Quick-rising yeast breads ready to serve in an hour
A one-rise loaf of French bread from scratch in less than an hour? Impossible? Not any more. With fast-rising yeasts now on the market you can bake a dozen rolls, a loaf of American bread, or a plaited loaf of French bread in not much more time than it takes to heat and serve a frozen dinner.
Preparation time for the new yeast breads is also cut down because the container of dough is steamed over or placed in a pan of hot water to quicken the rising process. Only one rising is needed.
``Everyone loves those `comfort foods' like homemade bread, but most people don't bake at home for two reasons -- time and fear,'' said Theodore T. Lithgow, president of Fleischmann Division, Nabisco Brands, at a recent bread-baking workshop.
``Fast-rising yeast takes care of the time. You can actually have a loaf of bread on the table in one hour from the time you start. And we've established a Bakers Hot Line, to take care of the `fear.'
``Seventy-five percent of the yeast sold in this country is bought by only 20 percent of the population,'' Mr. Lithgow added. ``Most hot-line questions come up because people treat fast-rising yeast like the old. They already know how to bake so they don't read the instructions.
``It's like putting together a bicycle on Christmas Eve. You think you know what you're doing, then when everything else fails, you read the directions,'' he said.
Faye Eagan, manager of Nabisco's Food and Nutrition Center, explained how to use Fleischmann's new ``RapidRise'' yeast as she prepared several different breads. ``The most frequently asked question we get on the hot line is, `Why didn't my bread rise?' '' she said.
``Usually it's because people dissolve the yeast in warm water, as they would conventional yeast, rather than the quick method of just mixing it with the dry ingredients in the recipe.''
Ms. Eagan passed loaves of dill and Roquefort breads and sweet butter around for all to sample. The flavors were excellent, although some thought the texture of the Roquefort was a bit heavy. Less water in the recipe or a longer baking time may have improved it, Ms. Eagan suggested.
Easy conversion directions for any yeast baking are on each package of rapid-rising yeast. If you still won't read the instructions, and need the hot line, call 800-932-7800 from 9 a.m. to 9 p.m. Monday through Friday. Dilly Ring 3 1/4 cups all-purpose flour 2 tablespoons sugar 3 tablespoons instant minced onion 2 teaspoons dill weed (not seed) 1 teaspoon salt 1 package quick-rising yeast 1 cup plain yogurt 1/2 cup water 2 tablespoons butter or margarine 1 egg, room temperature
Set aside 1 cup flour. In large bowl, mix remaining flour, sugar, 2 tablespoons onion, dill weed, salt, and yeast. In saucepan, heat yogurt, water, and butter or margarine until hot to touch (125 to 130 degrees F.); stir into dry mixture. Mix in egg and only enough reserved flour to make stiff batter. Grease 12-cup fluted tube pan, sprinkle with remaining onion, spoon in batter. Cover.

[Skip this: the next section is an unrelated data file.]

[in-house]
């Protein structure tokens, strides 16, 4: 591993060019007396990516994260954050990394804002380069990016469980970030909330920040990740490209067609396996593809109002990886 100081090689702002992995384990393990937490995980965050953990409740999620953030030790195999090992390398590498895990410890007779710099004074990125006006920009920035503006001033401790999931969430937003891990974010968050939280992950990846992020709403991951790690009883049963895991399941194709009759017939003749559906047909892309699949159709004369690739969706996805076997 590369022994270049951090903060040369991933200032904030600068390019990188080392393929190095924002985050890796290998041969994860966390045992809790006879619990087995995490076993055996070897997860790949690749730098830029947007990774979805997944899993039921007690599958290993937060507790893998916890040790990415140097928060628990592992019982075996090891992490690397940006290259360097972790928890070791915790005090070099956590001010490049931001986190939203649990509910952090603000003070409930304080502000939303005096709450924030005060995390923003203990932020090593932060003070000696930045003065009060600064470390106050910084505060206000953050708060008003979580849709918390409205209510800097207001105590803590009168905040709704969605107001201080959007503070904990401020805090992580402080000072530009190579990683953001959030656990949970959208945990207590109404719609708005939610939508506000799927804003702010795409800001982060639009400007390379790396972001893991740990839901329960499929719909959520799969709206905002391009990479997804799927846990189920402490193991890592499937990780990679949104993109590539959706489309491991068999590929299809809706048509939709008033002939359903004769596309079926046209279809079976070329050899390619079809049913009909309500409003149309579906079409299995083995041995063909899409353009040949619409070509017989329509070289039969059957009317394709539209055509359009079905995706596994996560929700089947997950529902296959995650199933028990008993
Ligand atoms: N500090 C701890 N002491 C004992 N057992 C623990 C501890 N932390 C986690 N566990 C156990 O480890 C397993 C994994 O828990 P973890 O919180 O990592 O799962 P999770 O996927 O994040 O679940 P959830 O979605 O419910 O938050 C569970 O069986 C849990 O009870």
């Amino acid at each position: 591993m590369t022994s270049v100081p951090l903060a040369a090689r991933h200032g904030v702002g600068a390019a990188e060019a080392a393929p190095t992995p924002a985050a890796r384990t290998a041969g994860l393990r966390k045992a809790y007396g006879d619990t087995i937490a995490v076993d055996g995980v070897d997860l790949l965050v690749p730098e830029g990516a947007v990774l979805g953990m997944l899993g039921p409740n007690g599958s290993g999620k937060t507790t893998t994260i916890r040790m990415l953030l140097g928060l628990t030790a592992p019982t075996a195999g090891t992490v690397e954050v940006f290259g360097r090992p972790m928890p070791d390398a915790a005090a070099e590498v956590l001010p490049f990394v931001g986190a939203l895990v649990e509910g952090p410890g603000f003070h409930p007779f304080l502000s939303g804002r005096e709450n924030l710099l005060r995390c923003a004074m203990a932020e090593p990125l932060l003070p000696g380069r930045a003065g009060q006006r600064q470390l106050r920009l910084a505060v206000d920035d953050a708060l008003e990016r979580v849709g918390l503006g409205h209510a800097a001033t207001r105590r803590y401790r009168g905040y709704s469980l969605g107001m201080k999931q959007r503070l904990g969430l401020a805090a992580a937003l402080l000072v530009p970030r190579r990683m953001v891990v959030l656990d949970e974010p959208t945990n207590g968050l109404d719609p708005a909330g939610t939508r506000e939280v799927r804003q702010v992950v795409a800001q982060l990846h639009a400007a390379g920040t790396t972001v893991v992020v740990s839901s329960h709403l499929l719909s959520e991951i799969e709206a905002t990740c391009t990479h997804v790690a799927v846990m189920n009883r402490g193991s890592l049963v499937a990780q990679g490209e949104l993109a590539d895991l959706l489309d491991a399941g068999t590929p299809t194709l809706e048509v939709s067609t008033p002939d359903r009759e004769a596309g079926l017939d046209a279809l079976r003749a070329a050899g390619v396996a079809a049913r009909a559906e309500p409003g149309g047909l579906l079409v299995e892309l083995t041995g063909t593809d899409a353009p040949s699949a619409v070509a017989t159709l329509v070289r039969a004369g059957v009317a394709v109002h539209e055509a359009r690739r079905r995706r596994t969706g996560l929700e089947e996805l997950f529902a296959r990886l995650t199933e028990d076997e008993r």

Place in large shallow pan half filled with hottest tap water for 20 minutes. Bake at 375 degrees F. 30 minutes or until done. Remove from pan and cool on wire rack. Quick Italian Pan Rolls 3 1/2 cups all-purpose flour 1 tablespoon sugar 1 teaspoon salt 1 teaspoon basil leaves 1/2 teaspoon garlic powder 1 teaspoon baking soda 1 package quick-rising yeast 2 tablespoons margarine, cut into 2 pats 1/2 cup hot water (125 to 130 degrees F.) 3/4 cup cold milk Parmesan cheese
Insert dough-kneading blade into food processor. Add flour, sugar, salt, basil leaves, garlic powder, baking soda, yeast, and margarine. Process 20 seconds.
With motor running, pour hot water, then cold milk through feed tube in steady stream. After dough cleans side of bowl, process for 45 seconds longer.
Remove dough from bowl and press evenly into a greased 9-by-9-by-2-inch baking pan, sprinkled with Parmesan cheese. With sharp knife, cut dough into 16 rolls, cutting almost to bottom of pan. Sprinkle top with additional Parmesan cheese. Cover.
Place large shallow pan on counter. Half fill with boiling water. Place baking pan on rack over shallow pan; let dough rise 20 minutes. Bake at 400 degrees F. 20 to 25 minutes or until done. Remove from pan; break into rolls. Serve warm. Makes 1 dozen. Plaited French Bread 3 cups all-purpose flour 1 teaspoon salt 1 package quick-rising yeast 1 cup hot water (125 to 130 degrees F.) 1 tablespoon margarine, softened Cornmeal 1 egg white 1 tablespoon cold water
Set aside 1 cup flour.
In large bowl, mix remaining flour, salt, and yeast. Stir in hot water and margarine. Mix in only enough reserved flour to make soft dough. On floured surface, knead 4 minutes.
Roll dough to 13-by-8-inch rectangle. Cut 3-inch strips along both long sides, about 3/4 inch apart, leaving center portion uncut. Alternately fold strips to center at an angle; seal ends.
Place on greased baking sheet sprinkled with cornmeal; cover.
Place large shallow pan on counter; half fill with boiling water. Place baking sheet over shallow pan; let dough rise 20 minutes.
Bake at 450 degrees F. for 15 minutes.
Beat egg white and cold water; remove bread from oven and brush with egg white mixture. Return to oven and bake 5 minutes longer or until done.
Remove from baking sheet; cool on wire rack.